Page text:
As he launched his run for the presidency a year ago, Bill Clinton energized scientists, environmental activists, and concerned citizens throughout the United States with his promise of "a new covenant for environmental progress."

While deriding the claim of his White House predecessor, George Bush, of being "the environmental president," Clinton vowed aggressively to combat or remedy the pollution and destruction of the nation's air, land, and water. Constantly at his side to fortify the message was Clinton's running mate, Al Gore, who as a Tennessee senator had built a national reputation largely on the basis of his erudition and outspokenness on environmental matters.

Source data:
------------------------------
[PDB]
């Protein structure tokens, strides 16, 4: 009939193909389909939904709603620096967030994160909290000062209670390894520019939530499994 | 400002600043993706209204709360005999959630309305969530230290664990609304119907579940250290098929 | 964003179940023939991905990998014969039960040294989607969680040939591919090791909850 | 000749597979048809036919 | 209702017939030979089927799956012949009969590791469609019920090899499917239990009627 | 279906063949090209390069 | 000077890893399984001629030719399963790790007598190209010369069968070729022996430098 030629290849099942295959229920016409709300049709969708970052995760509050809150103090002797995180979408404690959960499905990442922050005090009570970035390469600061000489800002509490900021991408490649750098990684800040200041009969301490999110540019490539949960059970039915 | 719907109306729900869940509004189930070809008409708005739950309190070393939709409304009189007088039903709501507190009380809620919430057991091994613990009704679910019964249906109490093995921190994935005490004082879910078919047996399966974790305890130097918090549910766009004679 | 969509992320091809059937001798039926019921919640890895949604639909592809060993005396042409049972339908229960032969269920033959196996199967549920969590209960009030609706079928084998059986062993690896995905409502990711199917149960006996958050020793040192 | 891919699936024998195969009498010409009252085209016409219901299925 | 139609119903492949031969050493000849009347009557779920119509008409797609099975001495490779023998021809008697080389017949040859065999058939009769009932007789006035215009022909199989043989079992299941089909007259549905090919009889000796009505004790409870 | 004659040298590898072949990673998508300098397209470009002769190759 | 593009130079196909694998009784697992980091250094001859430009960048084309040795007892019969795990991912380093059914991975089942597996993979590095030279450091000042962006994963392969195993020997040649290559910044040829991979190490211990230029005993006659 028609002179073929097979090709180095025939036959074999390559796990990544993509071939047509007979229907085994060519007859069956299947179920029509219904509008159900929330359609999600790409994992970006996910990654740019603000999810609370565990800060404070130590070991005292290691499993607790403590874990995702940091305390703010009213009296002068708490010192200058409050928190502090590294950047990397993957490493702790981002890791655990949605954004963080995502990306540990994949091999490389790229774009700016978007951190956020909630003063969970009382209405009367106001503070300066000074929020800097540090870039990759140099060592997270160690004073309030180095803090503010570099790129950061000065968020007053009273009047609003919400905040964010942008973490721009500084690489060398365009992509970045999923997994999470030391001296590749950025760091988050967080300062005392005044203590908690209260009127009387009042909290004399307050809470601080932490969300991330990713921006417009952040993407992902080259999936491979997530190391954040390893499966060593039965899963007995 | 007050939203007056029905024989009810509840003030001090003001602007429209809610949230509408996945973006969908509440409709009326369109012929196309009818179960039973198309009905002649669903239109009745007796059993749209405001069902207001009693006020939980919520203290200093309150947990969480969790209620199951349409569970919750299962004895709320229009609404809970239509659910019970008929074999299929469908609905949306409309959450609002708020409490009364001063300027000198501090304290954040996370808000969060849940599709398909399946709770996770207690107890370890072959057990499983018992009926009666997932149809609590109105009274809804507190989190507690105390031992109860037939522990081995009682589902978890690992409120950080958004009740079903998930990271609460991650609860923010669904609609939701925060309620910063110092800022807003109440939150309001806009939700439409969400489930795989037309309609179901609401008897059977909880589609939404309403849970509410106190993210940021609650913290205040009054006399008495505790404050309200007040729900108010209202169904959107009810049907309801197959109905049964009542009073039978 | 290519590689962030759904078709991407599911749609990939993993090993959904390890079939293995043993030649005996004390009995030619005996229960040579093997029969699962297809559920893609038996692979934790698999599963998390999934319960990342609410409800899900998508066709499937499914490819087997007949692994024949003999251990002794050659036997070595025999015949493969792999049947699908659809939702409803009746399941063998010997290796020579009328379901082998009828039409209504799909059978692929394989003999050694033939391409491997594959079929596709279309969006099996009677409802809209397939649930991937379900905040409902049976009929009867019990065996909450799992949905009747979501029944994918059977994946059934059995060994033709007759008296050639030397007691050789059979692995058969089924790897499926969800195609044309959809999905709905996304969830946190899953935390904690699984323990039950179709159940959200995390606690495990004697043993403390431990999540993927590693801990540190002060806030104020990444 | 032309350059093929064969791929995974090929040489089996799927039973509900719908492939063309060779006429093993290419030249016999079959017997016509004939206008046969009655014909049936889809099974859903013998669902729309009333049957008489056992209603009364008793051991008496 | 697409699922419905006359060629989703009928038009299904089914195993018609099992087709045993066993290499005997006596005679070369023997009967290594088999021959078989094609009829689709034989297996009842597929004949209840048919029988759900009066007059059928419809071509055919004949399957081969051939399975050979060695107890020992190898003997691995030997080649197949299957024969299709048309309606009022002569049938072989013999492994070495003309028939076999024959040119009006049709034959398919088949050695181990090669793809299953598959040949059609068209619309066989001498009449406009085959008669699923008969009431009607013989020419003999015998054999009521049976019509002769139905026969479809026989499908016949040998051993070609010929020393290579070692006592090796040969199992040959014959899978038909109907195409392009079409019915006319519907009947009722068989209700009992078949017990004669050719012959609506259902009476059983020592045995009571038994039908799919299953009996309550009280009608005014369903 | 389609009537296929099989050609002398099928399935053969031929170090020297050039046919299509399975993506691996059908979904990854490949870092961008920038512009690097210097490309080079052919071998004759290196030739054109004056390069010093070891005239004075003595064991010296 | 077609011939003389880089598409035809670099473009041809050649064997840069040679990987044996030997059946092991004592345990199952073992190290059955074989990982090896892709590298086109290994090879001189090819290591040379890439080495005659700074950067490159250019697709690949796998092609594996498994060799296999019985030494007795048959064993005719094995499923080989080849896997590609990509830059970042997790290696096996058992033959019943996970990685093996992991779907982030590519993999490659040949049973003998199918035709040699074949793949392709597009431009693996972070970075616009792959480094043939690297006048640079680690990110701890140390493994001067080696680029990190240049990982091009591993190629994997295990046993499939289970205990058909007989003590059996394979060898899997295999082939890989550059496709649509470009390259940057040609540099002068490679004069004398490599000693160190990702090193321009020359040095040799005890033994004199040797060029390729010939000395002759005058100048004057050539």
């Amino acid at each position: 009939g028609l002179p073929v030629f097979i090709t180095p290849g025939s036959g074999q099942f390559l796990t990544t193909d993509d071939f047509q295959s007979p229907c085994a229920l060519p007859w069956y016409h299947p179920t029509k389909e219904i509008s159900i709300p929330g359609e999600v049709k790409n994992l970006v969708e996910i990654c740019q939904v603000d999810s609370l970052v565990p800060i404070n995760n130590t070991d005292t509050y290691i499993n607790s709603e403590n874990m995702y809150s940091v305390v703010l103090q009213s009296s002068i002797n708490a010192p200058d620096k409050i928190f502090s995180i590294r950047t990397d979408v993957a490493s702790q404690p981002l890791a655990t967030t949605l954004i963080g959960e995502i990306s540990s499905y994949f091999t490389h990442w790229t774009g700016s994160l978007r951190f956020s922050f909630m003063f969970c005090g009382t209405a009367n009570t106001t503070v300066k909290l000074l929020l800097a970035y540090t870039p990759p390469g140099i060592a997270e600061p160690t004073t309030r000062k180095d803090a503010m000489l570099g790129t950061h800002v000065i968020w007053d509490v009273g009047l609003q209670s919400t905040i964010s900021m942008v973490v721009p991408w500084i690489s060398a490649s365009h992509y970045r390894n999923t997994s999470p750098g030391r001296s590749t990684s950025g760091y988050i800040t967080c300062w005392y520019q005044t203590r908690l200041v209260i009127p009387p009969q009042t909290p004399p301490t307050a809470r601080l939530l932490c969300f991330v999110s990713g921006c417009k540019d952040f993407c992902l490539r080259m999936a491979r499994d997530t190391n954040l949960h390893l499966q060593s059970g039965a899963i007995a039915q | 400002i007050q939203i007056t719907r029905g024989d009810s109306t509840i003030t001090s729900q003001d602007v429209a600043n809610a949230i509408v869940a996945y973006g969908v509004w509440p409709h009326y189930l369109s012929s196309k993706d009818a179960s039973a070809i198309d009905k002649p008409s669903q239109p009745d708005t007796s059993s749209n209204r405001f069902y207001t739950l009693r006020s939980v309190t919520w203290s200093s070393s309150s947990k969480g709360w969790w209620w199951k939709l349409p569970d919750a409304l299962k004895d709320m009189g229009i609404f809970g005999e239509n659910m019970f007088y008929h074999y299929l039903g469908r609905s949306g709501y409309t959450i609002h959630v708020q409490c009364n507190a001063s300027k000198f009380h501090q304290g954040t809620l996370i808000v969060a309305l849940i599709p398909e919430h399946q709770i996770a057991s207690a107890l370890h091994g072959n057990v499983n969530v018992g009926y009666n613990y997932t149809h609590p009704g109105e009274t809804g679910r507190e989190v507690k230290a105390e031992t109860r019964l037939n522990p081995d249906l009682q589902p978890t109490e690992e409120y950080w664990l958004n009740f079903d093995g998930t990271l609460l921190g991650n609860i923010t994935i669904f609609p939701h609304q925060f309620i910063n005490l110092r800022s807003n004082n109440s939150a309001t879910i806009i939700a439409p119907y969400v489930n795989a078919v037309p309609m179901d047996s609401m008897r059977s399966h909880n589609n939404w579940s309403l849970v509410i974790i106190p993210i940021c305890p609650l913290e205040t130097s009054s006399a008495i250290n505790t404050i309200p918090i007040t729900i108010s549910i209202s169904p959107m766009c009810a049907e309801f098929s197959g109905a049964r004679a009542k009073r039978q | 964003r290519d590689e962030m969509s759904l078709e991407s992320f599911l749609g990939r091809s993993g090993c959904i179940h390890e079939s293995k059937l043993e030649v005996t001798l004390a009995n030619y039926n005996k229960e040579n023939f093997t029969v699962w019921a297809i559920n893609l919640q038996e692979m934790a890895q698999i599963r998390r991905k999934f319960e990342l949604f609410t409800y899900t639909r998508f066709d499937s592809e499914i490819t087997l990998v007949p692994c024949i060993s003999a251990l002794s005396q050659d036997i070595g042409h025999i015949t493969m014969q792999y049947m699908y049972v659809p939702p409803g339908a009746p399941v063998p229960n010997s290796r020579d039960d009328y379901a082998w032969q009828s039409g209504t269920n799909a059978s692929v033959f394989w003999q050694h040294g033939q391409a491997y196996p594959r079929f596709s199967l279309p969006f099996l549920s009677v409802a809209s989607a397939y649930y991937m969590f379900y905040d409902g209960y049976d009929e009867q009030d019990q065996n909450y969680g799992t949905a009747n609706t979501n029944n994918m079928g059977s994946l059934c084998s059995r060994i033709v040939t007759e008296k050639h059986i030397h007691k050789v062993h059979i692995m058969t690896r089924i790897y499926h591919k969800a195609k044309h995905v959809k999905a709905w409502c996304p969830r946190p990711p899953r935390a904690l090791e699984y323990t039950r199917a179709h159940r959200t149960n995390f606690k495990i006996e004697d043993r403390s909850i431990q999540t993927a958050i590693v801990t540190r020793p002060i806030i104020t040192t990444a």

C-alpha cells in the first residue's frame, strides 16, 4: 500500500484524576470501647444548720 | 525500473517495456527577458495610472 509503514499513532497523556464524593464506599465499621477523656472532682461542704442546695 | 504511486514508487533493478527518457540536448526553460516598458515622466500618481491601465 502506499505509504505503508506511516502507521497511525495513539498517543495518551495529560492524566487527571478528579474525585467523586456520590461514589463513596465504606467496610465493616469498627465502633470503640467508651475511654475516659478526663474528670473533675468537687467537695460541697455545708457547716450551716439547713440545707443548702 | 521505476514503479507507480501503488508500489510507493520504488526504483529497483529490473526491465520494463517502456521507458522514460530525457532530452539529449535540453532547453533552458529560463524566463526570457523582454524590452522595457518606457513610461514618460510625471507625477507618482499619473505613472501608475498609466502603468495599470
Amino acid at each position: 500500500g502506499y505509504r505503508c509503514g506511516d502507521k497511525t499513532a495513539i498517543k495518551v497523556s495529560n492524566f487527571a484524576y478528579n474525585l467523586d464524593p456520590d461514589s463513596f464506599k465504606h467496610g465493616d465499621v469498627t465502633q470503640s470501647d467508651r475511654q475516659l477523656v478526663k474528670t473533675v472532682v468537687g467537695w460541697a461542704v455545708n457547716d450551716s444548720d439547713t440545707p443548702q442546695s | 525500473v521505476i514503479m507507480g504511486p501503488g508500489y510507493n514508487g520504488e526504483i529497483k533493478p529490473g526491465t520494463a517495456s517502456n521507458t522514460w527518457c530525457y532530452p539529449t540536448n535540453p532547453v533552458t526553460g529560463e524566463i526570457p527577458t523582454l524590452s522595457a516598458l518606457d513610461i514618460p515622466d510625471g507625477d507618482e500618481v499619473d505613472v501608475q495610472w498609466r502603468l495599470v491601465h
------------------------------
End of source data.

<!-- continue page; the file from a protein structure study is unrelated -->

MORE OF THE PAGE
Now, seven months into his presidency, environmentalists, scientists, and other observers are assessing Clinton's record with considerable reservation. While he has made some progress, they suggest, it is premature to anoint him as a true "environmental president." And some political analysts...

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